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Research & Development Neurology & psychology, Medical research

MND: the (Therapeutic) Gap

Cannabinoids have already been approved for symptomatic treatment of spasticity in patients with multiple sclerosis. Now, a phase 2 clinical trial ­(CANALS, cannabis sativa extract in amyotrophic lateral sclerosis and other motor neuron disease) in Italy has found evidence that similar effects might be seen in patients with motor neuron disease (MND) – a condition where treatments have remained elusive.

“There is no cure for motor neuron disease, so improved symptom control and quality of life are important for patients,” said research lead Nilo Riva (San Raffaele Scientific Institute in Milan, Italy) in a press release.

The nabiximols group exhibited a reduction in the frequency and severity of spasticity symptoms.

The researchers studied the effect of nabiximols (a cannabis extract delivered by oromucosal spray) on a key clinical outcome: the Modified Ashworth Scale – an objective measure of spasticity. In the multicenter, double-blind, randomized trial, 59 patients with amyotrophic lateral sclerosis or primary lateral sclerosis were able to self-administer mouth spray containing either nabiximols or a placebo. The results? In brief, the nabiximols group exhibited a reduction in the frequency and severity of spasticity symptoms compared with the placebo group. In addition, the drug was well tolerated (no participants withdrew from the study) and no serious adverse effects occurred; although many experienced symptoms typical of cannabinoids, namely, asthenia (loss of energy), somnolence (sleepiness), vertigo, and nausea.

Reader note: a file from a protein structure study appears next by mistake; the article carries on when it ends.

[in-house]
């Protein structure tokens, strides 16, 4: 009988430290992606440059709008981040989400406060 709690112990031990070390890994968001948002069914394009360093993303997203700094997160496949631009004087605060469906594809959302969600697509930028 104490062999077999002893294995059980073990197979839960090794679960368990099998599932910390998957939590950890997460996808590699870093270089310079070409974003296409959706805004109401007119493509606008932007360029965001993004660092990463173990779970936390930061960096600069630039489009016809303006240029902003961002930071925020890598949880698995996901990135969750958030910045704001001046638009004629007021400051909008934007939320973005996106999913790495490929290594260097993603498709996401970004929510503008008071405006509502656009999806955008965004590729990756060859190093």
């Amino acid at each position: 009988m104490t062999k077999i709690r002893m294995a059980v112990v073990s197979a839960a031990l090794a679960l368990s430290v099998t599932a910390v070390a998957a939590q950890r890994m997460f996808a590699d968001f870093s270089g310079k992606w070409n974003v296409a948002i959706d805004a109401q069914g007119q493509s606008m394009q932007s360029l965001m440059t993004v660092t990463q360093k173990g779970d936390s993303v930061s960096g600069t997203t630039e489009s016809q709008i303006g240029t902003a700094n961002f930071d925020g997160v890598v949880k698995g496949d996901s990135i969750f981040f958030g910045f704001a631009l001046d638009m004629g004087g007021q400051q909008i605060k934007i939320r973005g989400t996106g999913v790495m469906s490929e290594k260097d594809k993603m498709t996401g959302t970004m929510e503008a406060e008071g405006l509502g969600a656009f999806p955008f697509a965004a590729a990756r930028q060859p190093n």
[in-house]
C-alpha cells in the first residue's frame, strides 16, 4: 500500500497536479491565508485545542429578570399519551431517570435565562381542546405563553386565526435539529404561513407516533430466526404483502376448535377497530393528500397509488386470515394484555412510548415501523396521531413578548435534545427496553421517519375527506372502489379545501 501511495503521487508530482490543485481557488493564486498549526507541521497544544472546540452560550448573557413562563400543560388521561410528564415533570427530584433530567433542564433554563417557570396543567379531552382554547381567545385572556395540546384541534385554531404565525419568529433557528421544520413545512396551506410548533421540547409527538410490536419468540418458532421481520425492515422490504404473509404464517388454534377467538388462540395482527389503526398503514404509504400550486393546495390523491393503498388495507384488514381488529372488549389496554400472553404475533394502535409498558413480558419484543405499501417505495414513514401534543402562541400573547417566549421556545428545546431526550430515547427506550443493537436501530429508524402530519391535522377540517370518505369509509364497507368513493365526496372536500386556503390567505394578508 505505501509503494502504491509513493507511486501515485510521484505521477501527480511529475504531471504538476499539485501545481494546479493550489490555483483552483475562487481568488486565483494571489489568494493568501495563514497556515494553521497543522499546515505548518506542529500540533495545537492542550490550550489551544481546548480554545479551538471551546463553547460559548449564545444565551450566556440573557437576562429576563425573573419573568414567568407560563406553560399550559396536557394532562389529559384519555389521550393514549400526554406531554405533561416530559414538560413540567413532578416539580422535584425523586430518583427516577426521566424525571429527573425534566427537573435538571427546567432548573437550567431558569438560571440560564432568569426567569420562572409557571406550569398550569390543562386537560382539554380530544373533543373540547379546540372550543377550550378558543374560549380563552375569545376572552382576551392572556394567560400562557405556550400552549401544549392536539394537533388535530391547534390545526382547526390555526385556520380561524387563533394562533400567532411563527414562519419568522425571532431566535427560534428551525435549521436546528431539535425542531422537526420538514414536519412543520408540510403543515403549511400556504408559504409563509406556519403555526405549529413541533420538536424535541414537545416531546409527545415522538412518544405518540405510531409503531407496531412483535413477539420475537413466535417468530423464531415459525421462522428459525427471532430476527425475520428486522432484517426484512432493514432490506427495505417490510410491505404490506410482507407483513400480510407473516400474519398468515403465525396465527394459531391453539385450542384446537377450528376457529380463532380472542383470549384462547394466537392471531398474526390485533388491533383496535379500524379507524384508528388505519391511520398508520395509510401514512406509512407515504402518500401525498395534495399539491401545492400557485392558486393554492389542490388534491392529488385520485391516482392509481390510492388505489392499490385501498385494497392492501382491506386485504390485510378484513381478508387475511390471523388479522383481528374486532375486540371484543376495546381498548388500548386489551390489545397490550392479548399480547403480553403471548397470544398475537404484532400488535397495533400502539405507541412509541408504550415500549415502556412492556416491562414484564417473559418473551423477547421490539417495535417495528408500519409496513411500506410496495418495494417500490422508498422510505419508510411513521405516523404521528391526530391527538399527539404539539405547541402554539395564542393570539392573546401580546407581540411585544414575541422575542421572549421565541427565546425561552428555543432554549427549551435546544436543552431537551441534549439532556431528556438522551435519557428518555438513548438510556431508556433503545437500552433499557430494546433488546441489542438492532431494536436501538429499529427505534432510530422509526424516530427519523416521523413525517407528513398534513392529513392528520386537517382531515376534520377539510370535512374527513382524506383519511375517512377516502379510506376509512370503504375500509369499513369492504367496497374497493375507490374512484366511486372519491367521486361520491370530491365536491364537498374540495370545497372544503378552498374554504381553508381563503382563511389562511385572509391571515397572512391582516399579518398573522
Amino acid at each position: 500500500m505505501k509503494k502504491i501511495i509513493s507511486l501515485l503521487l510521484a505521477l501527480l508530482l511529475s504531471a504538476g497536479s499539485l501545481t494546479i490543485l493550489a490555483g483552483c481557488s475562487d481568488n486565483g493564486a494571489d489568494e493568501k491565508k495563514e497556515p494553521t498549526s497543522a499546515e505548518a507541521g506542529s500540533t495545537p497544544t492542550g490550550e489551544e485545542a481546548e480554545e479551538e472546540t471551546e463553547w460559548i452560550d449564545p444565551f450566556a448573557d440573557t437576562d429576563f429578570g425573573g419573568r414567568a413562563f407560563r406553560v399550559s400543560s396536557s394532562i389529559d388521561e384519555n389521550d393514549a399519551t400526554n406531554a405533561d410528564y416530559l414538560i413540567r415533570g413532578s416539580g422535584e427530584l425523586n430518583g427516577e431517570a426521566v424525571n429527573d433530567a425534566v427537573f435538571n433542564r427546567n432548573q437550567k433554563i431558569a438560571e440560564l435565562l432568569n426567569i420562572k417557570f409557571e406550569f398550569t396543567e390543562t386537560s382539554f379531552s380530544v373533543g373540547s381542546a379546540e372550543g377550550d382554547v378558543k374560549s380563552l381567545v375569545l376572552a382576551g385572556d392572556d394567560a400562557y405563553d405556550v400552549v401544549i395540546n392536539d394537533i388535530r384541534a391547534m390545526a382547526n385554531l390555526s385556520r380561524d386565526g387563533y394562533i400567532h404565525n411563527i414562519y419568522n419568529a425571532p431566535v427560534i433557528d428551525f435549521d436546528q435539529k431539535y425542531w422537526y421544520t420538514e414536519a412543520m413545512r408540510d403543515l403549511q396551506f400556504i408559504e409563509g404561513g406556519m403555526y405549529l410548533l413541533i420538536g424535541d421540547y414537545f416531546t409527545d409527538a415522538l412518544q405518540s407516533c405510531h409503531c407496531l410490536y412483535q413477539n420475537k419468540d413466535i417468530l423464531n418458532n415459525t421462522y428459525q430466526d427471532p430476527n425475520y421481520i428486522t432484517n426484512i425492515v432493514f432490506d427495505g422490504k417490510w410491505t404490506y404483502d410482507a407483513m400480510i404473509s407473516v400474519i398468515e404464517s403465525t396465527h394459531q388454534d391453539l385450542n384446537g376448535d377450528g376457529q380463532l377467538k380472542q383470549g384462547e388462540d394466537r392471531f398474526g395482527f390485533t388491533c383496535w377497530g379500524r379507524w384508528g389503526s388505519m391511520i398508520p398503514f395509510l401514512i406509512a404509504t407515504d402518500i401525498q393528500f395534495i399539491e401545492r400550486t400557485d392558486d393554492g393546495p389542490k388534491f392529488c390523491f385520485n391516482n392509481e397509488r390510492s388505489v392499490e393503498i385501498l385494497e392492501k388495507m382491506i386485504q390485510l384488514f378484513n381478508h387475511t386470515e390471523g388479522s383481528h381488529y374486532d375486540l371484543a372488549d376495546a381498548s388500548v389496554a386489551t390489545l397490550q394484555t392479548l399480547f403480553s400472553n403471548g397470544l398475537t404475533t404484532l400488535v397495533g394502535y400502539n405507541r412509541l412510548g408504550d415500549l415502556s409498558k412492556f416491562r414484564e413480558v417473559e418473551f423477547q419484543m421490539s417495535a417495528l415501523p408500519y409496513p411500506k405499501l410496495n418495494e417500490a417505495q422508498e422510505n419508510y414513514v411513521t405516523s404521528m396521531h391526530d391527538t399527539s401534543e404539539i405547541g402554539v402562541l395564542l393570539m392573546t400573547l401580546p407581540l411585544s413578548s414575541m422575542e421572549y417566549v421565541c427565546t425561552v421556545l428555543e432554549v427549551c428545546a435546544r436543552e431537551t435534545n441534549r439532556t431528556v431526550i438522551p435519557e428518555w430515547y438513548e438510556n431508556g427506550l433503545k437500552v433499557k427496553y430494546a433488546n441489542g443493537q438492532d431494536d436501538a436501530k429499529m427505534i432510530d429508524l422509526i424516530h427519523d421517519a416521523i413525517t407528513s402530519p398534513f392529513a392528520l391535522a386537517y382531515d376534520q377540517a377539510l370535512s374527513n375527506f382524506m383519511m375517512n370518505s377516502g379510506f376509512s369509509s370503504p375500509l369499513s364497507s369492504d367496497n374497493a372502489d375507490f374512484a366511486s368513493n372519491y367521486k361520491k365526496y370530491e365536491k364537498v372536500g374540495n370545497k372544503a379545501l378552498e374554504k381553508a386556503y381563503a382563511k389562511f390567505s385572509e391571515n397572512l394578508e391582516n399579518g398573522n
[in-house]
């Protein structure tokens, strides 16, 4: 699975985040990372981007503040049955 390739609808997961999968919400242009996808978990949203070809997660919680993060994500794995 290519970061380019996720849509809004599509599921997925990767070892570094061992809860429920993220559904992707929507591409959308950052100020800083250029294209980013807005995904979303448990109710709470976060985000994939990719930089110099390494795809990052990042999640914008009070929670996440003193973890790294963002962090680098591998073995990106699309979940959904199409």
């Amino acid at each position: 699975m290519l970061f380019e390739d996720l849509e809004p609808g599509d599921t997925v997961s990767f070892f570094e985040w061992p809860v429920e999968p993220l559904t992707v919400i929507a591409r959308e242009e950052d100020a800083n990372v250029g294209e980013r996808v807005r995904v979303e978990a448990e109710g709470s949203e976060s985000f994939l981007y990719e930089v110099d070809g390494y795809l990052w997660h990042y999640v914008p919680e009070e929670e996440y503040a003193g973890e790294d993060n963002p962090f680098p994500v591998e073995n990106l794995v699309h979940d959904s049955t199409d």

Despite encouraging phase 2 results, Riva is cautious about extrapolating too much from the study. “We must first confirm that THC-CBD spray is effective and safe in larger, longer term phase 3 trials,” he said. Marine de Visser, a specialist in neurodegerative disorders at The University of Amsterdam, the Netherlands, agreed: “Further studies are needed to establish the frequency of spasticity in the various presentations of MND, and to determine if reductions in spasticity improve overall quality of life. Larger multicenter trials should be done to identify which subgroups of patients might derive clinically significant benefits from nabiximols.”

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About the Author
Jonathan James

Having thrown myself into various science communication activities whilst studying science at University, I soon came to realize where my passions truly lie; outside the laboratory, telling the stories of the remarkable men and women conducting groundbreaking research. Now, at Texere, I have the opportunity to do just that.

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